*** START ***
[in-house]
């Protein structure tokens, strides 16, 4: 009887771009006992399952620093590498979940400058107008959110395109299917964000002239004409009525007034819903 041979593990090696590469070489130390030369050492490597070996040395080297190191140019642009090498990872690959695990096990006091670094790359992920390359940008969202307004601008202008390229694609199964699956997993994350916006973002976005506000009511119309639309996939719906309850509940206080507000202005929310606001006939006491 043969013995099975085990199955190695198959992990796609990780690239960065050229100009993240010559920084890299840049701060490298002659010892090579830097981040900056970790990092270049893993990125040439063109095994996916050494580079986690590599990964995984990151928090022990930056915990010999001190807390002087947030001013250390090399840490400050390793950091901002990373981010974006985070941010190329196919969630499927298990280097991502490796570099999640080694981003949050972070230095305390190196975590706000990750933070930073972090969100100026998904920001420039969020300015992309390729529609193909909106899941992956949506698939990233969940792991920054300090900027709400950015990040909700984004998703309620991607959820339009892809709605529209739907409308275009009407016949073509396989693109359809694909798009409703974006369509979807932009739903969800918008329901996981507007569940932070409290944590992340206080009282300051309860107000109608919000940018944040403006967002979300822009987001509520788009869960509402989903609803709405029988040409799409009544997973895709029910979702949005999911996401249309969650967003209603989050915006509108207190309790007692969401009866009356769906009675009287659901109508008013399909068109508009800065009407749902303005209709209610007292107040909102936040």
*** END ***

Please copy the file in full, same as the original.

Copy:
[in-house]
């Protein structure tokens, strides 16, 4: 009887771009006992399952620093590498979940400058107008959110395109299917964000002239004409009525007034819903 041979593990090696590469070489130390030369050492490597070996040395080297190191140019642009090498990872690959695990096990006091670094790359992920390359940008969202307004601008202008390229694609199964699956997993994350916006973002976005506000009511119309639309996939719906309850509940206080507000202005929310606001006939006491 043969013995099975085990199955190695198959992990796609990780690239960065050229100009993240010559920084890299840049701060490298002659010892090579830097981040900056970790990092270049893993990125040439063109095994996916050494580079986690590599990964995984990151928090022990930056915990010999001190807390002087947030001013250390090399840490400050390793950091901002990373981010974006985070941010190329196919969630499927298990280097991502490796570099999640080694981003949050972070230095305390190196975590706000990750933070930073972090969100100026998904920001420039969020300015992309390729529609193909909106899941992956949506698939990233969940792991920054300090900027709400950015990040909700984004998703309620991607959820339009892809709605529209739907409308275009009407016949073509396989693109359809694909798009409703974006369509979807932009739903969800918008329901996981507007569940932070409290944590992340206080009282300051309860107000109608919000940018944040403006967002979300822009987001509520788009869960509402989903609803709405029988040409799409009544997973895709029910979702949005999911996401249309969650967003209603989050915006509108207190309790007692969401009866009356769906009675009287659901109508008013399909068109508009800065009407749902303005209709209610007292107040909102936040």